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Krieg Barrie

Angels unawares

Faith & Inspiration | Angels are in our midst—and they have our backs

For years after my husband died, I would find an envelope in the mailbox during the Christmas season, containing an untraceable money order and a holiday card signed by “the young adult group of a Korean church.” It always took me by surprise, because I always forgot about the visitation from one December to the next. I have joked with friends that I must be kind to every Korean I meet, because I never know if the person is one of my anonymous benefactors.

I should be kind all the time, of course, but even Scripture gives incentive for vigilant virtue in the possibility of an angel encounter: “Do not neglect to show hospitality to strangers, for thereby some have entertained angels unawares” (Hebrews 13:2). My friend Kathleen broke down on a desolate road out West. She prayed for a white knight in shining armor, and a white pickup truck (an unusual sighting in those days) came up the road and fixed her flat tire. Was it?

Angel assignments include ministering to humans: “Are they not all ministering spirits sent out to serve for the sake of those who are to inherit salvation?” (Hebrews 1:14). Angels comforted Jesus (Matthew 4:11). They minister to the children of God whenever God sees fit: “Peter was sleeping between two soldiers, bound with two chains. … And behold, an angel of the Lord … struck Peter on the side and woke him, saying, ‘Get up quickly’” (Acts 12:6-7). 

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Angels have our backs. We forget this because we don’t normally see them operating, although some fortunates have: “When the servant of the man of God rose early in the morning and went out, behold, an army with horses and chariots was all around the city. And the servant said, ‘Alas, my master! What shall we do?’ He said, ‘Do not be afraid, for those who are with us are more than those who are with them.’ Then Elisha prayed and said, ‘O Lord, please open his eyes that he may see.’ So the Lord opened the eyes of the young man, and he saw, and behold, the mountain was full of horses and chariots of fire all around Elisha” (2 Kings 6:15-17).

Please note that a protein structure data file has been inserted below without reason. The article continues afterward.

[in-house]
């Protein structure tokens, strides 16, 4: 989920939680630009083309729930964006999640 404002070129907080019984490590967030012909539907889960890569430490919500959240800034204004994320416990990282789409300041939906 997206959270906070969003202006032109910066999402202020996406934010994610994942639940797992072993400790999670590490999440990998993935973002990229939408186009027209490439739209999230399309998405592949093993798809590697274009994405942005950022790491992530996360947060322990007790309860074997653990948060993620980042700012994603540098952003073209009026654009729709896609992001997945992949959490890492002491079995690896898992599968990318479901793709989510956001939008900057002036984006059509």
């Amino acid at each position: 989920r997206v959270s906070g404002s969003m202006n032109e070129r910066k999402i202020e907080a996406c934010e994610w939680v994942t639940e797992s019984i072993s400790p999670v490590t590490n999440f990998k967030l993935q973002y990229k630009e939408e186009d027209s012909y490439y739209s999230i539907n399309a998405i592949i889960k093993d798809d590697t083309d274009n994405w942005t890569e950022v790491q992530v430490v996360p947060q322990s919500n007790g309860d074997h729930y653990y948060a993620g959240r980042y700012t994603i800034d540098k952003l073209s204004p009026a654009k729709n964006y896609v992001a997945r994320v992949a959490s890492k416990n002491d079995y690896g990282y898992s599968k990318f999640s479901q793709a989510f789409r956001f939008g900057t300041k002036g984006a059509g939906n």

Picture it—encircling infantry of the Lord, robes flowing, banners flapping, manes of horses rippling, nostrils snorting, hooves pawing the ground, spear and javelin quivering. Yet angels are gentle enough to watch over your child at sleep. “For I tell you that in heaven their angels always see the face of my Father who is in heaven” (Matthew 18:10).

It is important not to worship angels (Colossians 2:18): “Then I fell down at his feet to worship him, but he said to me, ‘You must not do that! I am a fellow servant with you and your brothers who hold to the testimony of Jesus. Worship God’” (Revelation 19:10).

It is important not to ignore them either, because we are disadvantaged if we shrink the dimensions of our earthly calling to the measure of what the eye can see. Those who think little of angels probably think little of demons too, and that will never do, for “we … wrestle against … the rulers, against the authorities, against the cosmic powers over this present darkness, against the spiritual forces of evil in the heavenly places” (Ephesians 6:12).

Daniel knew this on the day when a Shining One nearly apologized for being late to his assistance: “The prince of the kingdom of Persia withstood me twenty-one days, but Michael, one of the chief princes, came to help me, for I was left there with the kings of Persia” (Daniel 10:13).

Weeks before the Salvation Army bell ringers and kettledrums set up camp at the local mall, I made my way over and asked random teenage patrons for their thoughts on Christmas. Finding little resonance with the idea of a baby born to save the world, I ended up proclaiming as much as quizzing. 

“God came to rescue you,” I told a young man holding his sweetheart’s hand. He suddenly brightened: “I’m a volunteer firefighter, and one day I felt a hand on my shoulder pulling me out of the flames.” I smiled and wished them Merry Christmas and they went on their way. And a flutter of wings was almost heard.

Andrée Seu Peterson
Andrée Seu Peterson

Andrée is the author of three books: Won't Let You Go Unless You Bless Me, Normal Kingdom Business, and We Shall Have Spring Again. Follow Andrée on Twitter @Andreespeterson.

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